Generally speaking though, I will need a stance from him that entails a higher center of mass & gravity (i.e. more upright) but yet biomechanically sound to be able to put force into the ground adequately in the direction that he will need to go. Much like a sprinter start (I am talking the athlete’s intention here not the actual position), I also need to make sure that he is properly attuned to how to leverage himself into the ground through all contributing joints involved in the initial movement action, how to push off with his back foot, and how to set his arms in order to allow them to give additional drive while still being able to do the tactical things that he needs to with his hands. Again, each of these things will be position-dependent (you should be seeing a trend here!).
Of course, velocity over any distance is going to be determined (at least in a basic sense) by stride rate/frequency and stride length. Thus, the body’s position while in the air as well as while on the ground are going to have a lot to say about the ultimate velocity that the athlete will attain. Once the body gets moving, obviously every unwanted movement action or energy leak will equate to slow movement on the field. For example, this type of condition will result in a wide receiver not being open or a defensive back being beat. Because things occur so quickly on a football field, a player simply cannot afford to be schooled early in plays as they will lack the time or distance to adequately make up for it in many cases (whereas the track sprinter will have the conditions to be able to overcome a poor start). Knowing that football field acceleration is much more about short distance acceleration and this quality is more dependent on stride rate/frequency (more specifically the rapid action of the first 3 steps) our physical preparation programming must also reflect this need (see research by Lockie et al 2012, Randell et al 2010, and Murphy et al 2003).
To piggy back this idea and really everything that we have been talking about throughout this entire series, desired strength and power adaptations will only make a difference if they are able to transfer into the exact technical execution of the movement actions involved. Though concentric rate of force development (RFD) is obviously important for a football player early in acceleration, step frequency is also at a premium as we just discussed above. Thus, eccentric and isometric strength capabilities (especially at the joint angles found during the execution of the player’s specific acceleration mechanics) will be of utmost importance to ensuring that the body is able to absorb the tremendous amounts of force rapidly and ground contact times are able to stay short.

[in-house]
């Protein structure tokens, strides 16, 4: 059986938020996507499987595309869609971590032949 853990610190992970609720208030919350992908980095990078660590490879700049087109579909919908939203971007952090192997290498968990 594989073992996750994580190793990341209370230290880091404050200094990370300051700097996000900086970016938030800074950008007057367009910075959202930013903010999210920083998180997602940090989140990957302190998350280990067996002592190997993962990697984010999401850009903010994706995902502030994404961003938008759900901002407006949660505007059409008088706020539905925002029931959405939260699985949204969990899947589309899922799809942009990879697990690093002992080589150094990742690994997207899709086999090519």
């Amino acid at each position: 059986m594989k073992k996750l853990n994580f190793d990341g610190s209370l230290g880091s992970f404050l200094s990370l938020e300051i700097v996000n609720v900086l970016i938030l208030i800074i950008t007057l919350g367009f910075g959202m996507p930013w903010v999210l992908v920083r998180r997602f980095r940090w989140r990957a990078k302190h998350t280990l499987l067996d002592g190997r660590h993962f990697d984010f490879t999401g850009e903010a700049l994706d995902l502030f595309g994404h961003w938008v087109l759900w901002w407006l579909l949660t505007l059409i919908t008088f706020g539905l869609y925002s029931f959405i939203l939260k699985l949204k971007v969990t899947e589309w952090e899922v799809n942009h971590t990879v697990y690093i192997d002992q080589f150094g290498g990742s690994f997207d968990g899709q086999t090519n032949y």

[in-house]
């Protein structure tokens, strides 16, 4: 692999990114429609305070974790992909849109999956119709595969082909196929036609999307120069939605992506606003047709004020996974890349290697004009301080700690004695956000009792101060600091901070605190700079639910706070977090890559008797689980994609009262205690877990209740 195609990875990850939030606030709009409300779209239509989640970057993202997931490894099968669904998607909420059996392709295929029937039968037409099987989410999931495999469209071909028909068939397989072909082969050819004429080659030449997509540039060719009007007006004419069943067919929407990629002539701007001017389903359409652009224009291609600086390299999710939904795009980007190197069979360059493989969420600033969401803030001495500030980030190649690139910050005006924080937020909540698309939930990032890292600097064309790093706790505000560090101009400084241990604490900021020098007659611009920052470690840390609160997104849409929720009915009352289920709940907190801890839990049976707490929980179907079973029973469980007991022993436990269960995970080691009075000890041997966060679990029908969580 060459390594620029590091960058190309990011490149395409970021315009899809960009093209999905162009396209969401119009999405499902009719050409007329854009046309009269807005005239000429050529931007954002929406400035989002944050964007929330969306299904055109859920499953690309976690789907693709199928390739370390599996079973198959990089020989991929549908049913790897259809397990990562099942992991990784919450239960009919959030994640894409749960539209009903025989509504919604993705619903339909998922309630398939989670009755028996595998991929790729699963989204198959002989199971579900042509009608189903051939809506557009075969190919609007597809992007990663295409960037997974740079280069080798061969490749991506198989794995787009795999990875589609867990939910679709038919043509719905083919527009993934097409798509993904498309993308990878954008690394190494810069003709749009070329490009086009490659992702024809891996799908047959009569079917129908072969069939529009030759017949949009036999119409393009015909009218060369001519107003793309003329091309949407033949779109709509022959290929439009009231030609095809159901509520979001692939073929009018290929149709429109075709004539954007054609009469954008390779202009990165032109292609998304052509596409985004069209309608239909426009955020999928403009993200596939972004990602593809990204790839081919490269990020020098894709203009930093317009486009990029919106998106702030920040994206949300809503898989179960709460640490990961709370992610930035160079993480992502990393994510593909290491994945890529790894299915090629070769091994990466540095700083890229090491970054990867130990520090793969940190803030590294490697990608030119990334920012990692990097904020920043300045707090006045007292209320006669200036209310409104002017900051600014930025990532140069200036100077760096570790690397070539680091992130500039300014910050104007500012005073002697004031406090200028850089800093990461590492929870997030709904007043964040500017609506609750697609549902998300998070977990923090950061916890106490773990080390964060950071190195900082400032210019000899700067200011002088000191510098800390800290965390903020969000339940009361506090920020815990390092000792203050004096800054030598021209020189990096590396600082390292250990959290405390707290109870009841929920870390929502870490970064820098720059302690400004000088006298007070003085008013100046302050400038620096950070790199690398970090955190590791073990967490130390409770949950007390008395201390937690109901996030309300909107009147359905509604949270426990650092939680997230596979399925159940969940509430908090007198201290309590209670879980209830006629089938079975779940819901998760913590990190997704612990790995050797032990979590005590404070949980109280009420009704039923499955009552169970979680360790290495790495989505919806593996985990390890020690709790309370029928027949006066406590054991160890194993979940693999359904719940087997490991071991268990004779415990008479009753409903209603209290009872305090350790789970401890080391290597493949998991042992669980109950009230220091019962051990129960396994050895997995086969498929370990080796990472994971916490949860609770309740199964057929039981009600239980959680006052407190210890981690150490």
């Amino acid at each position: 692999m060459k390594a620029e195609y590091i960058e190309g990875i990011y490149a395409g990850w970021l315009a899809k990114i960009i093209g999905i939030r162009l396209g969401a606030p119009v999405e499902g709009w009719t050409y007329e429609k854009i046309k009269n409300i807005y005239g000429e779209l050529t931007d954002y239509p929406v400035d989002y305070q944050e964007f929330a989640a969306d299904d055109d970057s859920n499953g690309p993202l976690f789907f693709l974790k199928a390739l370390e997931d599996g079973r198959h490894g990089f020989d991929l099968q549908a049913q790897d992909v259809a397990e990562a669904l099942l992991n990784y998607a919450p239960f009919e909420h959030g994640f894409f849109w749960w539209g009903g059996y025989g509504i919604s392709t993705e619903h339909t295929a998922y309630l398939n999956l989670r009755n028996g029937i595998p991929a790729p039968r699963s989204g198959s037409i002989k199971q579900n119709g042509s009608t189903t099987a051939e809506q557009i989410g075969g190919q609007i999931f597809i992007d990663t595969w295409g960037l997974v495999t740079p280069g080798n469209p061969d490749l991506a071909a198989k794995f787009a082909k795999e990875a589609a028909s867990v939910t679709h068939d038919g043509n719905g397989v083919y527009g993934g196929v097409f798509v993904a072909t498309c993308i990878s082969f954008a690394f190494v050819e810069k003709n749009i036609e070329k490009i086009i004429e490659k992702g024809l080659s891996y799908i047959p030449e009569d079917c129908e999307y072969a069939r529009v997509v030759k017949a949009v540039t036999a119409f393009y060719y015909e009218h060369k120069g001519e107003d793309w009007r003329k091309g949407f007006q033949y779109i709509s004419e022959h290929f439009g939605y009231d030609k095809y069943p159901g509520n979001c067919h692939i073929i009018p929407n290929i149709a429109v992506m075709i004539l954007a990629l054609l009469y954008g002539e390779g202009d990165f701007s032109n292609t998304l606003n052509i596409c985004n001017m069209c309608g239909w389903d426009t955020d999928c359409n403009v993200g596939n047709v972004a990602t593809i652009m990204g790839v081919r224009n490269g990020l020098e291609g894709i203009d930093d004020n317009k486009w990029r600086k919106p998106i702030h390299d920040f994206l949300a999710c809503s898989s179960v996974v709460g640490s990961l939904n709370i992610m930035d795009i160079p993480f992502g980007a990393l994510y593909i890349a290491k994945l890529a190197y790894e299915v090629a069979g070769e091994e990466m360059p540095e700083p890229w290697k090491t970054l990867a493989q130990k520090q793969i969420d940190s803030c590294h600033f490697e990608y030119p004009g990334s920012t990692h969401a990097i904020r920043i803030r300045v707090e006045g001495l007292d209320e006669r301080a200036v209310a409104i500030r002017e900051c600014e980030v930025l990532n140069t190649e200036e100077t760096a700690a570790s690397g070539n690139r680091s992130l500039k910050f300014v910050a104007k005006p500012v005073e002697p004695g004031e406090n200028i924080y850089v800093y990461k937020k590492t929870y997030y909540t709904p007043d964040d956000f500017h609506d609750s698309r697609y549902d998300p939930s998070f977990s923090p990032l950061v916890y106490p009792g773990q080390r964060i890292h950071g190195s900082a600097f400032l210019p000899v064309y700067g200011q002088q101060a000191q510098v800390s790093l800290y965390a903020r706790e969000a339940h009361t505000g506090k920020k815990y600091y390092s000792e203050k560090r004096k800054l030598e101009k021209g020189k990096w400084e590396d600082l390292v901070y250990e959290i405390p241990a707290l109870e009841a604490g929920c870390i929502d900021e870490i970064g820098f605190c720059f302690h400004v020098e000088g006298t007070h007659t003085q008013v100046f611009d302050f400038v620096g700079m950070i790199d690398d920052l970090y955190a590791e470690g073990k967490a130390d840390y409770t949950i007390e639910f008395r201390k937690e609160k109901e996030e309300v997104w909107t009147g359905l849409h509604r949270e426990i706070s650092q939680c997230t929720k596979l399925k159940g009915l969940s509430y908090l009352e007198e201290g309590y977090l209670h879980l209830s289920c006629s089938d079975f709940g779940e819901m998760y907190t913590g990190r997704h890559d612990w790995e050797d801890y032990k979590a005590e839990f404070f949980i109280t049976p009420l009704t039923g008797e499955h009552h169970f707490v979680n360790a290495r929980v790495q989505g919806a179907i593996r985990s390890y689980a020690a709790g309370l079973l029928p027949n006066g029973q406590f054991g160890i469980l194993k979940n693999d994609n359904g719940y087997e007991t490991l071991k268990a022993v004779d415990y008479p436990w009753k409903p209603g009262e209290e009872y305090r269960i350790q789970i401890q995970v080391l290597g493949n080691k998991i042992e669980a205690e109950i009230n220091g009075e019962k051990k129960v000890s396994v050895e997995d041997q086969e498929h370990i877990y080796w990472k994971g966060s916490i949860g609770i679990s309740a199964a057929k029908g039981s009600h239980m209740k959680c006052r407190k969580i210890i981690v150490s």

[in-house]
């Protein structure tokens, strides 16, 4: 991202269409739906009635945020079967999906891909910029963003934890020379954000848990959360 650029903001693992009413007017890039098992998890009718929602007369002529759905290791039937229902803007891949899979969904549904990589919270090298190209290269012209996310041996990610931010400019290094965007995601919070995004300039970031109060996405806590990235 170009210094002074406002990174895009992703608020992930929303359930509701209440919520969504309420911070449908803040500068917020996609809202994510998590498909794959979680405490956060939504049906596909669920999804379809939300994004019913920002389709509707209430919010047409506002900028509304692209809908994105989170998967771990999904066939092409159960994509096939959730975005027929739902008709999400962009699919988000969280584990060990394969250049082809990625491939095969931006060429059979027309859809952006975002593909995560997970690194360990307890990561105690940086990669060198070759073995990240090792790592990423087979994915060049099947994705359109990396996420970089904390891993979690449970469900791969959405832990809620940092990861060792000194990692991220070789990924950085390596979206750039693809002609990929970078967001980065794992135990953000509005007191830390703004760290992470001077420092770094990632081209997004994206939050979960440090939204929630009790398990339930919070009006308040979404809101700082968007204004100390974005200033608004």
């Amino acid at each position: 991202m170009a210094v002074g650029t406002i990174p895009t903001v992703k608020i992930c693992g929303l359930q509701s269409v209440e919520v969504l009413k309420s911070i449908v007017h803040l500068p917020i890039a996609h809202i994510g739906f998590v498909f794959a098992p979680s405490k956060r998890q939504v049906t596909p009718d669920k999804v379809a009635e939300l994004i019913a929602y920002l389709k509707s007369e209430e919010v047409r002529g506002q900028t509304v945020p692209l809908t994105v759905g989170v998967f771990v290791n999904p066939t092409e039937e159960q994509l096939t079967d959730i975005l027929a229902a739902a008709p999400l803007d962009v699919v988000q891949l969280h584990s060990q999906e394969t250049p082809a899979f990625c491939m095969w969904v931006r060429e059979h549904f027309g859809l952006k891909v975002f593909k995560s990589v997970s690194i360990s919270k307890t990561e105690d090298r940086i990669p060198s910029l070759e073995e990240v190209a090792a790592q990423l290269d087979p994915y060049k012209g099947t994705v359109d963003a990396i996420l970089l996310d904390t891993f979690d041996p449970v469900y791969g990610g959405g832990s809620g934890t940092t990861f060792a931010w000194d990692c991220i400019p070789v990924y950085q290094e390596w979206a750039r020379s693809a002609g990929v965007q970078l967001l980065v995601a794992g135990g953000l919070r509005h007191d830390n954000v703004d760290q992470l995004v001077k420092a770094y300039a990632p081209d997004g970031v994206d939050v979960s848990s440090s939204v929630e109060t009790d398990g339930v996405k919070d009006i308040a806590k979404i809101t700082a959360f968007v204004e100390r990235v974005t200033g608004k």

In addition, because of the higher position utilized by most on a football field and because of the lower speeds being attained early in acceleration (I am talking about in comparison to maximum speed phases), vertical ground reaction forces may be slightly more important to develop than horizontal ground reaction forces for the football player (if we are solely discussing acceleration that is). Obviously though, both are required for a successful performance. Thus, we must make sure that equal attention is given to exercises that require the expression of power in both planes.
The final general idea that we must think of here is that with either version of acceleration only one leg is in contact with the ground at any given moment in time after initial movement has occurred. At lower levels of mastery, measures of performance in bilateral movement actions will have greater correlation to success than they will as the athlete climbs the ladder of qualification and mastery. At those points further down the road, I am of the mindset that unilateral strength exercises become more and more important.
I wrote this 3-part series to further enlighten you regarding how football speed differs from track speed in a linear sense. Of course, there is no way that we could’ve adequately discussed every aspect of acceleration so my objective was to simply highlight a few of the stereotypical differences between the two similar, but yet different, movement patterns. I also wanted to give you some food for thought as it comes to training and preparation depending on which type of athlete you are entrusted in helping develop for his/her sport performance.